Unless, of course, McDaniel pulls a Gentry GOP and runs as an independent, ala Lisa Murkowski. In which case, I send him more money and we try again.

      • Apparently, in Mississippi, if you vote for a candidate in an “open” primary election, whether in the main primary or in any runoff primary that may be required*, regardless of your registered Party affiliation, you are breaking the law if you then vote in the general election for the candidate from the opposing Party.

        Exactly how you’d go about charging someone with violating that seems…rather problematic, of course.

        Obviously, under such legal rules, Republicans who voted (correctly, legally) in either the regular primary or the runoff primary for either McDaniel, Cochran or any other Republican would be breaking the law if they were to vote for the Democrat candidate in the general election. Again, detecting such a violation would seem to be pretty difficult, if not impossible…

        *Mississippi primary election rules apparently require a runoff primary between the top vote-getters if none receives a simple majority (50% or more) of the total votes cast, and McDaniel – the winner by a bit less than 1,400 votes in the regular primary – failed to get the required 50% by a very small margin, thus forcing a runoff – which Cochran won by several thousand votes, apparently due to a bunch of illegally-cast “crossover” ballots (coming from registered Democrats – who should not have been voting in an “open” runoff primary where the only two contenders were Republican candidates).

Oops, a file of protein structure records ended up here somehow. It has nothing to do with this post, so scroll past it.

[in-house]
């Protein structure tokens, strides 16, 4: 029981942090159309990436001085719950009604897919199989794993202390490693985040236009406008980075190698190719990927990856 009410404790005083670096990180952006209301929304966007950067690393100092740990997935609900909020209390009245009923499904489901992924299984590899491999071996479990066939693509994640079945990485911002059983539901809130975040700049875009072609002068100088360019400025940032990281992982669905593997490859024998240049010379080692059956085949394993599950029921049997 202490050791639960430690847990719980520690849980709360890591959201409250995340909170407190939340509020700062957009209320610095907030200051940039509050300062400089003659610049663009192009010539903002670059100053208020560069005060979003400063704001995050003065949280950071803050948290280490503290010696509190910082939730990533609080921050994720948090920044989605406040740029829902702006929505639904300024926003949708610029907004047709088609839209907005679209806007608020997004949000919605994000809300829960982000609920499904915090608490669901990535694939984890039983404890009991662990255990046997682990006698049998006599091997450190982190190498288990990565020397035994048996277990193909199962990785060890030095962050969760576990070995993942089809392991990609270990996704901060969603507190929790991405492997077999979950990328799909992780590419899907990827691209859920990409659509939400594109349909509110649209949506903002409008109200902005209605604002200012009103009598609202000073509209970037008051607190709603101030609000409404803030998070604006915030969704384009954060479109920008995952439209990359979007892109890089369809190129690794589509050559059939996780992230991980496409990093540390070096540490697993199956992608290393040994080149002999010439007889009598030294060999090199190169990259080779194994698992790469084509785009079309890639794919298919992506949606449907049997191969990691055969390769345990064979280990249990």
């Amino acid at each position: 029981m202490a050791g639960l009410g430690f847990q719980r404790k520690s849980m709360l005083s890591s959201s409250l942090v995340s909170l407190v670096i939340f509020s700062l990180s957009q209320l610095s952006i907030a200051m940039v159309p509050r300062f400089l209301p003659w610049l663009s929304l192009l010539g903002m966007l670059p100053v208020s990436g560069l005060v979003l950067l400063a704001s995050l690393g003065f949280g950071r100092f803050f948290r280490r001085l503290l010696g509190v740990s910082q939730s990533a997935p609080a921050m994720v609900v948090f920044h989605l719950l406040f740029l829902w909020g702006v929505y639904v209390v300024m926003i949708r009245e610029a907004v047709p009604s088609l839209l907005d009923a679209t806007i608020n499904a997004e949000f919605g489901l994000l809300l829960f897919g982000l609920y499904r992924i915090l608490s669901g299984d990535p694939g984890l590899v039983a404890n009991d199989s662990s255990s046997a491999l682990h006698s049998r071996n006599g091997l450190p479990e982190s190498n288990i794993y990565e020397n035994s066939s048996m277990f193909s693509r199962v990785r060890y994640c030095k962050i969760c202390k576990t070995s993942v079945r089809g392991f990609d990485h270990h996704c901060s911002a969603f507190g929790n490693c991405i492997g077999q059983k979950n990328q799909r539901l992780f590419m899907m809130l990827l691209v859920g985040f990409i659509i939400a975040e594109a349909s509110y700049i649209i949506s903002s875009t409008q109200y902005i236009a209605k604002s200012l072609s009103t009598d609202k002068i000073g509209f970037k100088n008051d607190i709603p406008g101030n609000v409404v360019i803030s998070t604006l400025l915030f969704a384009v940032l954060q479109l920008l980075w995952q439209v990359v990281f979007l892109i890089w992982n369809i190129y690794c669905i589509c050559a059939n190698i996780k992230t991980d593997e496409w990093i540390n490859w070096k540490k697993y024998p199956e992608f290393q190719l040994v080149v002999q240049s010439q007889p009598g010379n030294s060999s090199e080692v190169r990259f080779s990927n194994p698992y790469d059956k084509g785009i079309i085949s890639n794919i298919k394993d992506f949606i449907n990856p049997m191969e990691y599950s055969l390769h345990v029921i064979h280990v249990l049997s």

4. BTW -

    Unless, of course, McDaniel pulls a Gentry GOP and runs as an independent, ala Lisa Murkowski. In which case, I send him more money and we try again.

    Ordinarily, of course, this is generally a losing proposition – but, in this case, given further solid Tea Party support, I would say it’s a very good idea and has a pretty good chance of succeeding. At the very least, it would seem to give McDaniel a strong opportunity to cut up the detestable Cochran into the fish-bait he richly deserves to be, which would be worthwhile (IMHO) even if the end-result was that the Democrat gets the win.

    As always, YMMV…

  5. As it turns out, MS has a “sore loser” law – any primary candidate cannot run as a write in in the general unless the nominee dies. And it’s apparently too late for him to file to run as an Independent.

    So…vote for the Democrat. No way should Cochran and the gang of his puppeteers be rewarded with a win over this. And no, I don’t give a rat’s ass whether we lose the Senate again. If we do, they brought it on themselves.

  6. Hereabouts, we can vote in one party’s primary, not both (assuming that the Greens and Libertarians haven’t qualified).

    My past preference was to vote in the Democrat primary, and to vote for the most radical, extreme candidate running. Assuming that the body politic was…centralist…at worst.

    I stopped doing that. They kept willing the primary, and then the election.